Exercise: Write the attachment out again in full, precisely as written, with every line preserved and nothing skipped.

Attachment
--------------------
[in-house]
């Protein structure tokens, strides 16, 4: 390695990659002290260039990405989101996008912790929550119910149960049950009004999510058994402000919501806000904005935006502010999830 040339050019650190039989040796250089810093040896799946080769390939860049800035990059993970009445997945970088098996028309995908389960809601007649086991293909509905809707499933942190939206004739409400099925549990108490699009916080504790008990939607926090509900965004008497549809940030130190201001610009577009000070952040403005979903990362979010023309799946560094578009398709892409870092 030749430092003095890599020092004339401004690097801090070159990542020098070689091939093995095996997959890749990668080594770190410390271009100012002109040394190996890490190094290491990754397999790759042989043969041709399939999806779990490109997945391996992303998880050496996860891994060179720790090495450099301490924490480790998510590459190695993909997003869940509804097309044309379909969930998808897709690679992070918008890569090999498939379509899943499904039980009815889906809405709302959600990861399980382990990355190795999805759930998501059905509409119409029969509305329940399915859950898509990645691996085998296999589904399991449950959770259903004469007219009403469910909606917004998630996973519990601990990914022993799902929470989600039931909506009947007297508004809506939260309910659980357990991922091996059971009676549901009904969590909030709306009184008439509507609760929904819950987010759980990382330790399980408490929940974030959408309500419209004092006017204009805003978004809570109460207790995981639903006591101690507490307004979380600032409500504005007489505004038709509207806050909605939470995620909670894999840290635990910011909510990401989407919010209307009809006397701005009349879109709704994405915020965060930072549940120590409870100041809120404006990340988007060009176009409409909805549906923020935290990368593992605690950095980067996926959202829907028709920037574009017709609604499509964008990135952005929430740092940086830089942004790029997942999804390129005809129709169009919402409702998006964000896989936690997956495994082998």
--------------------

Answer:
[in-house]
């Protein structure tokens, strides 16, 4: 390695990659002290260039990405989101996008912790929550119910149960049950009004999510058994402000919501806000904005935006502010999830 040339050019650190039989040796250089810093040896799946080769390939860049800035990059993970009445997945970088098996028309995908389960809601007649086991293909509905809707499933942190939206004739409400099925549990108490699009916080504790008990939607926090509900965004008497549809940030130190201001610009577009000070952040403005979903990362979010023309799946560094578009398709892409870092 030749430092003095890599020092004339401004690097801090070159990542020098070689091939093995095996997959890749990668080594770190410390271009100012002109040394190996890490190094290491990754397999790759042989043969041709399939999806779990490109997945391996992303998880050496996860891994060179720790090495450099301490924490480790998510590459190695993909997003869940509804097309044309379909969930998808897709690679992070918008890569090999498939379509899943499904039980009815889906809405709302959600990861399980382990990355190795999805759930998501059905509409119409029969509305329940399915859950898509990645691996085998296999589904399991449950959770259903004469007219009403469910909606917004998630996973519990601990990914022993799902929470989600039931909506009947007297508004809506939260309910659980357990991922091996059971009676549901009904969590909030709306009184008439509507609760929904819950987010759980990382330790399980408490929940974030959408309500419209004092006017204009805003978004809570109460207790995981639903006591101690507490307004979380600032409500504005007489505004038709509207806050909605939470995620909670894999840290635990910011909510990401989407919010209307009809006397701005009349879109709704994405915020965060930072549940120590409870100041809120404006990340988007060009176009409409909805549906923020935290990368593992605690950095980067996926959202829907028709920037574009017709609604499509964008990135952005929430740092940086830089942004790029997942999804390129005809129709169009919402409702998006964000896989936690997956495994082998």